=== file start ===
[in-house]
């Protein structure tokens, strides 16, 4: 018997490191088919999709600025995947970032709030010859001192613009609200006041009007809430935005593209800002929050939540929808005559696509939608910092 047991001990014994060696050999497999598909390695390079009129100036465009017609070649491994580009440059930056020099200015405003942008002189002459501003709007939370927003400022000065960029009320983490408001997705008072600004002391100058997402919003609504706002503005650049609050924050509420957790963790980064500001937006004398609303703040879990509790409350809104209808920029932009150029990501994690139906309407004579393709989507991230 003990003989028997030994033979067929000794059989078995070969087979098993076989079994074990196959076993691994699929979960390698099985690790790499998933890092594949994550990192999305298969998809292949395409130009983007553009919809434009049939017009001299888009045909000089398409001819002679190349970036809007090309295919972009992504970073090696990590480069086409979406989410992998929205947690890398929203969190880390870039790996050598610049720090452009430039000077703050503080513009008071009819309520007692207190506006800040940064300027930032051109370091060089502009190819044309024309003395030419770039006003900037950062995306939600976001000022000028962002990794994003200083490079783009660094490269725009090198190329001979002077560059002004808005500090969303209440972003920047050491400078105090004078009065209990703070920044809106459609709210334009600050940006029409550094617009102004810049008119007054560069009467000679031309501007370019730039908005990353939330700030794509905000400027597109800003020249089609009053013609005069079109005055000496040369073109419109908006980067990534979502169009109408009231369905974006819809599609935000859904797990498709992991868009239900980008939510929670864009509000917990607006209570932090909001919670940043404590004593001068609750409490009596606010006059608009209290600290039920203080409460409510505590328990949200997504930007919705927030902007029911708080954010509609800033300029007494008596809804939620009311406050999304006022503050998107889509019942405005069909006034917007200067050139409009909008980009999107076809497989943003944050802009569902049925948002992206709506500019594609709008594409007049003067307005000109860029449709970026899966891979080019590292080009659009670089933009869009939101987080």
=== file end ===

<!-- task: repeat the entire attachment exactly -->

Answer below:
[in-house]
């Protein structure tokens, strides 16, 4: 018997490191088919999709600025995947970032709030010859001192613009609200006041009007809430935005593209800002929050939540929808005559696509939608910092 047991001990014994060696050999497999598909390695390079009129100036465009017609070649491994580009440059930056020099200015405003942008002189002459501003709007939370927003400022000065960029009320983490408001997705008072600004002391100058997402919003609504706002503005650049609050924050509420957790963790980064500001937006004398609303703040879990509790409350809104209808920029932009150029990501994690139906309407004579393709989507991230 003990003989028997030994033979067929000794059989078995070969087979098993076989079994074990196959076993691994699929979960390698099985690790790499998933890092594949994550990192999305298969998809292949395409130009983007553009919809434009049939017009001299888009045909000089398409001819002679190349970036809007090309295919972009992504970073090696990590480069086409979406989410992998929205947690890398929203969190880390870039790996050598610049720090452009430039000077703050503080513009008071009819309520007692207190506006800040940064300027930032051109370091060089502009190819044309024309003395030419770039006003900037950062995306939600976001000022000028962002990794994003200083490079783009660094490269725009090198190329001979002077560059002004808005500090969303209440972003920047050491400078105090004078009065209990703070920044809106459609709210334009600050940006029409550094617009102004810049008119007054560069009467000679031309501007370019730039908005990353939330700030794509905000400027597109800003020249089609009053013609005069079109005055000496040369073109419109908006980067990534979502169009109408009231369905974006819809599609935000859904797990498709992991868009239900980008939510929670864009509000917990607006209570932090909001919670940043404590004593001068609750409490009596606010006059608009209290600290039920203080409460409510505590328990949200997504930007919705927030902007029911708080954010509609800033300029007494008596809804939620009311406050999304006022503050998107889509019942405005069909006034917007200067050139409009909008980009999107076809497989943003944050802009569902049925948002992206709506500019594609709008594409007049003067307005000109860029449709970026899966891979080019590292080009659009670089933009869009939101987080």